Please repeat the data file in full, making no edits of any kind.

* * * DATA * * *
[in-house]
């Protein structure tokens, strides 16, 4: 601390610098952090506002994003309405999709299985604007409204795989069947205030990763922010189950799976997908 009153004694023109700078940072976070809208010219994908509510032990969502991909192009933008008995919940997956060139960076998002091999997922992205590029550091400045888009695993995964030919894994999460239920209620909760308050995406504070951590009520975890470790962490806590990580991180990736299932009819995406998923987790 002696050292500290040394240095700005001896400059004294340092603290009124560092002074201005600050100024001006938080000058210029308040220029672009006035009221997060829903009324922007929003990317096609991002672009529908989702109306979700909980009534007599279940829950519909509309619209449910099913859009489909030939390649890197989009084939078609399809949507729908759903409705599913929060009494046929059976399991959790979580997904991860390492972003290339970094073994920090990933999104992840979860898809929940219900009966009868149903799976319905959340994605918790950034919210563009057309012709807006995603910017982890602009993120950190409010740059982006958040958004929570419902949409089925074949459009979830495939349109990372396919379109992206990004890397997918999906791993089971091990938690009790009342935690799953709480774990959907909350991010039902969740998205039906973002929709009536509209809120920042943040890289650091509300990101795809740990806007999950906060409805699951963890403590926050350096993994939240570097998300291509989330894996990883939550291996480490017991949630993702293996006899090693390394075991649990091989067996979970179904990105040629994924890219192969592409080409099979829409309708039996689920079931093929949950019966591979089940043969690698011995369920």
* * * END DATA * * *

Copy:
[in-house]
């Protein structure tokens, strides 16, 4: 601390610098952090506002994003309405999709299985604007409204795989069947205030990763922010189950799976997908 009153004694023109700078940072976070809208010219994908509510032990969502991909192009933008008995919940997956060139960076998002091999997922992205590029550091400045888009695993995964030919894994999460239920209620909760308050995406504070951590009520975890470790962490806590990580991180990736299932009819995406998923987790 002696050292500290040394240095700005001896400059004294340092603290009124560092002074201005600050100024001006938080000058210029308040220029672009006035009221997060829903009324922007929003990317096609991002672009529908989702109306979700909980009534007599279940829950519909509309619209449910099913859009489909030939390649890197989009084939078609399809949507729908759903409705599913929060009494046929059976399991959790979580997904991860390492972003290339970094073994920090990933999104992840979860898809929940219900009966009868149903799976319905959340994605918790950034919210563009057309012709807006995603910017982890602009993120950190409010740059982006958040958004929570419902949409089925074949459009979830495939349109990372396919379109992206990004890397997918999906791993089971091990938690009790009342935690799953709480774990959907909350991010039902969740998205039906973002929709009536509209809120920042943040890289650091509300990101795809740990806007999950906060409805699951963890403590926050350096993994939240570097998300291509989330894996990883939550291996480490017991949630993702293996006899090693390394075991649990091989067996979970179904990105040629994924890219192969592409080409099979829409309708039996689920079931093929949950019966591979089940043969690698011995369920």